1. POLICY STATEMENT
Purpose and aim of the policy
The People’s Orchestra (TPO), charity number 1151321, set up to enable people to change their lives and the lives of those around them for the better through music. Its core activity is to bring inspired creatives, talented performers, digital specialists and production leaders to the stage using music, mixed arts, digital multimedia, production and leadership.
The People’s Orchestra Ensembles are defined as any group or project run by The People’s Orchestra, including, but not limited to, The People’s Show Choir, The Rusty Players Orchestra, youth initiatives and Commonwealth Community Ensembles.
The purpose of this safeguarding policy and procedures is:
- to protect adults who receive The People’s Orchestras’ services. The intended outcome of the adults’ safeguarding policy is to protect adults at risk from abuse or harm, to promote their wellbeing and to respond promptly and effectively if concerns are raised about them.
- to provide everyone with the overarching principles that set out our approach to the protection of vulnerable adults.
This policy applies to anyone working on behalf of The People’s Orchestra including: senior managers and the board of trustees, paid staff, volunteers, sessional workers, and students.
This policy has been drawn up using legislation, policy and guidance to comply with:
- Human Rights Act 1998
- Mental Capacity Act 2005
- Health and Social Care Act 2008
- Equality Act 2010
- Protection of Freedoms Act 2012
- Counter-Terrorism and Security Act 2015
- General Data Protection Regulation (GDPR) 2018
Related policies and procedures
This policy statement should be read alongside The People’s Orchestra other organisational policies and procedures.
Our approach to Safeguarding
We believe that:
- people should never experience abuse of any kind
- we have a responsibility to promote the welfare and safety of everyone
- all adults have the right to live in safety, free from abuse and neglect
- abuse may be committed by anyone, including those in a trusting relationship with the adult at risk
- there is a duty to do everything possible to prevent, report and tackle abuse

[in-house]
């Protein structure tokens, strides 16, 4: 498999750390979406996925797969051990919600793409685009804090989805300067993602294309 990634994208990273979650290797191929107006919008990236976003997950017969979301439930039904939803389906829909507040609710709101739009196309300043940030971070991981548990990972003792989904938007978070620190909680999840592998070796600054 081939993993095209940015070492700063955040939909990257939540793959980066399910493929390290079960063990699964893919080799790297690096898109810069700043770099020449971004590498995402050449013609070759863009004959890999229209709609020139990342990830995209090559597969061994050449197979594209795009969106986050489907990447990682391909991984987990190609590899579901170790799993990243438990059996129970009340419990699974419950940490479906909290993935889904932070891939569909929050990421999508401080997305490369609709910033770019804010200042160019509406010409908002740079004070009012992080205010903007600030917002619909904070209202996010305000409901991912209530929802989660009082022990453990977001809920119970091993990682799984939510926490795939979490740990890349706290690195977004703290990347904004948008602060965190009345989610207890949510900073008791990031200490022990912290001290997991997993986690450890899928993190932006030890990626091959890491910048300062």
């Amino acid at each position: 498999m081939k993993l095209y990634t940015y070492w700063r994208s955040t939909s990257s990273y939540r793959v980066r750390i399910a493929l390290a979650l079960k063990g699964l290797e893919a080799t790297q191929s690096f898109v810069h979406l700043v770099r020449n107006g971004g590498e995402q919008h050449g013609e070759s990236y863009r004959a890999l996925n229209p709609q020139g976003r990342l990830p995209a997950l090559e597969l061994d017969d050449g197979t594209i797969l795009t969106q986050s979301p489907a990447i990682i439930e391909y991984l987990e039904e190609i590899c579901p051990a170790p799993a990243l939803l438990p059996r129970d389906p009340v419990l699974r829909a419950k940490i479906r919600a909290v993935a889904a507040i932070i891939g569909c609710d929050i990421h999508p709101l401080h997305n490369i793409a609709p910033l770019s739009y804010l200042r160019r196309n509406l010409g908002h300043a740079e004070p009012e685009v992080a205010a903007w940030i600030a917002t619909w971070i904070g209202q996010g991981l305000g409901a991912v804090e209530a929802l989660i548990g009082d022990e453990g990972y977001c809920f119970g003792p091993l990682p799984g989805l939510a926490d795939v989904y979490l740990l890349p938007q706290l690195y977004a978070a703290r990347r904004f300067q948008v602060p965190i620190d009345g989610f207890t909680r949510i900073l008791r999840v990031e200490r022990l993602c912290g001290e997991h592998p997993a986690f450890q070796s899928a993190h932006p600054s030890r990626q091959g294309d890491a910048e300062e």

We recognise that:
- everyone, regardless of age, disability, gender reassignment, race, religion or belief, sex, or sexual orientation have a right to equal protection from all types of harm or abuse
- some people may be additionally vulnerable because of the impact of previous experiences, their level of dependency, communication needs or other issues
We will aim to keep people safe by:
- valuing, listening to and respecting them
- appointing a Designated Safeguarding Officer (DSO), a deputy and a lead trustee/board member for safeguarding
- adopting safeguarding best practice through our policies, procedures and code of conduct for all staff and volunteers
- developing and implementing an effective online safety policy and related procedures
- providing effective management for staff and volunteers through support and training
- recruiting new staff and volunteers safely, ensuring all necessary checks are made
- recording and storing information professionally and securely
- sharing information about safeguarding and good practice with staff and volunteers via leaflets, posters, group work and one-to-one discussions
- using our safeguarding procedures to share relevant information with agencies who need to know
- using our procedures to manage any allegations against staff or volunteers appropriately, creating and maintaining an anti-bullying environment
- ensuring that we have effective complaints and whistleblowing measures in place
- ensuring that we provide a safe physical environment for our members, staff and volunteers, by applying health and safety measures in accordance with the law and regulatory guidance.
Who to contact if you need more information or want to raise a concern:
TPO Designated Safeguarding Officer (DSO)
Name: Sarah Marshall Phone: 07739 386545
TPO Deputy DSO
Name: Maxine MoodyPhone: 07875 106527
TPO Senior lead for Safeguarding
Name: Nigel TysonPhone: 07944 513093
2. DEFINING ADULT SAFEGUARDING